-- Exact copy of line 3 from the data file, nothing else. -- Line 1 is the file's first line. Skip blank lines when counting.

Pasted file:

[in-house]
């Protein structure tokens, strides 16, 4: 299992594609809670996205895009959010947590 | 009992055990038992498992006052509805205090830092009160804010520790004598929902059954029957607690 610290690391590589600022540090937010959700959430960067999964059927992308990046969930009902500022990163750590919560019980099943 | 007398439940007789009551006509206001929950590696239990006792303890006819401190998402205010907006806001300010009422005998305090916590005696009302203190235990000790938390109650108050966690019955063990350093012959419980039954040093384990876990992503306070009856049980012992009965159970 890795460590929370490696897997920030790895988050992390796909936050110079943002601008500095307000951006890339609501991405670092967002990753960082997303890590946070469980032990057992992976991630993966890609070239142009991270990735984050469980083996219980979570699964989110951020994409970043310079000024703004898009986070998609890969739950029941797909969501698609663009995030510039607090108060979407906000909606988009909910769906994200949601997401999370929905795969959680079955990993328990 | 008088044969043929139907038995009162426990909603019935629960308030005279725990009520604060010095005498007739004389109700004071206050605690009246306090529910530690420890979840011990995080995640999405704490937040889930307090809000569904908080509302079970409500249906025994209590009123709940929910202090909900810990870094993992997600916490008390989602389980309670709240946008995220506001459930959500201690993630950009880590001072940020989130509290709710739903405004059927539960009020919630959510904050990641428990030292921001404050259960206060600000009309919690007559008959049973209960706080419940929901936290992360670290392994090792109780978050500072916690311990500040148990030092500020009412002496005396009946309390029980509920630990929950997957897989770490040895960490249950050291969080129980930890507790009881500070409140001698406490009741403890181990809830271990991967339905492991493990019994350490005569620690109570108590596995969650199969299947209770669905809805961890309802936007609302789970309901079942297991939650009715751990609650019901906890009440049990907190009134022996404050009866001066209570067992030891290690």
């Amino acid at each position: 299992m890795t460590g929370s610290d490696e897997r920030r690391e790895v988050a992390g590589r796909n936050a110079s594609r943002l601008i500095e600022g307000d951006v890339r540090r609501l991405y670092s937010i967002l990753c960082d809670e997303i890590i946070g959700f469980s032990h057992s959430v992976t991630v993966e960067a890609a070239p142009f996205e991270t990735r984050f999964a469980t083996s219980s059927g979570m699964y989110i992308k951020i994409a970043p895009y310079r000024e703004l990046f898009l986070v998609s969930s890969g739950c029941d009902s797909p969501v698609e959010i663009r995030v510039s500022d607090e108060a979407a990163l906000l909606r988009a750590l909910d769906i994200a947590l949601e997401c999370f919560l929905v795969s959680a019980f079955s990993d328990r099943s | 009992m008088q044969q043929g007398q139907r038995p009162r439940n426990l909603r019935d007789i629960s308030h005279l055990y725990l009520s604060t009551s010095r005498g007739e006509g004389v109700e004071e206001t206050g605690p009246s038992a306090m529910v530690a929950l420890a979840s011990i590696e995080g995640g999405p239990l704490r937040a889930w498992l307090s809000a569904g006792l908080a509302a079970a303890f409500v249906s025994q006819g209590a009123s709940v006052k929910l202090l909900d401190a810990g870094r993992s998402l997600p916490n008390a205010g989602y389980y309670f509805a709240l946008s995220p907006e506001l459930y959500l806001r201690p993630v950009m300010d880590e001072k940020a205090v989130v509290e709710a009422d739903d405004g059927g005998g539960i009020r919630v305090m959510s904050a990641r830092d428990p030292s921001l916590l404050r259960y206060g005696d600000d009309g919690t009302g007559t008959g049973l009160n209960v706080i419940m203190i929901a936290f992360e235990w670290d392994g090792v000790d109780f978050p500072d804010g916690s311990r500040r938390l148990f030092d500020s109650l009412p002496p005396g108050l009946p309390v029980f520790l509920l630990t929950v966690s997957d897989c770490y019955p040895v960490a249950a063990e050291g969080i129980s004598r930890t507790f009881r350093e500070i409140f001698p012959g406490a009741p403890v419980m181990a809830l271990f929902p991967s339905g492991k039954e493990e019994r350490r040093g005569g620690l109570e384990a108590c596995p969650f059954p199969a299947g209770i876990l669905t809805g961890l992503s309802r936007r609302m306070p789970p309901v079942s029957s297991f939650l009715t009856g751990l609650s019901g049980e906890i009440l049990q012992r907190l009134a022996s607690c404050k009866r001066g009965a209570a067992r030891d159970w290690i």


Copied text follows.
């Amino acid at each position: 299992m890795t460590g929370s610290d490696e897997r920030r690391e790895v988050a992390g590589r796909n936050a110079s594609r943002l601008i500095e600022g307000d951006v890339r540090r609501l991405y670092s937010i967002l990753c960082d809670e997303i890590i946070g959700f469980s032990h057992s959430v992976t991630v993966e960067a890609a070239p142009f996205e991270t990735r984050f999964a469980t083996s219980s059927g979570m699964y989110i992308k951020i994409a970043p895009y310079r000024e703004l990046f898009l986070v998609s969930s890969g739950c029941d009902s797909p969501v698609e959010i663009r995030v510039s500022d607090e108060a979407a990163l906000l909606r988009a750590l909910d769906i994200a947590l949601e997401c999370f919560l929905v795969s959680a019980f079955s990993d328990r099943s | 009992m008088q044969q043929g007398q139907r038995p009162r439940n426990l909603r019935d007789i629960s308030h005279l055990y725990l009520s604060t009551s010095r005498g007739e006509g004389v109700e004071e206001t206050g605690p009246s038992a306090m529910v530690a929950l420890a979840s011990i590696e995080g995640g999405p239990l704490r937040a889930w498992l307090s809000a569904g006792l908080a509302a079970a303890f409500v249906s025994q006819g209590a009123s709940v006052k929910l202090l909900d401190a810990g870094r993992s998402l997600p916490n008390a205010g989602y389980y309670f509805a709240l946008s995220p907006e506001l459930y959500l806001r201690p993630v950009m300010d880590e001072k940020a205090v989130v509290e709710a009422d739903d405004g059927g005998g539960i009020r919630v305090m959510s904050a990641r830092d428990p030292s921001l916590l404050r259960y206060g005696d600000d009309g919690t009302g007559t008959g049973l009160n209960v706080i419940m203190i929901a936290f992360e235990w670290d392994g090792v000790d109780f978050p500072d804010g916690s311990r500040r938390l148990f030092d500020s109650l009412p002496p005396g108050l009946p309390v029980f520790l509920l630990t929950v966690s997957d897989c770490y019955p040895v960490a249950a063990e050291g969080i129980s004598r930890t507790f009881r350093e500070i409140f001698p012959g406490a009741p403890v419980m181990a809830l271990f929902p991967s339905g492991k039954e493990e019994r350490r040093g005569g620690l109570e384990a108590c596995p969650f059954p199969a299947g209770i876990l669905t809805g961890l992503s309802r936007r609302m306070p789970p309901v079942s029957s297991f939650l009715t009856g751990l609650s019901g049980e906890i009440l049990q012992r907190l009134a022996s607690c404050k009866r001066g009965a209570a067992r030891d159970w290690i």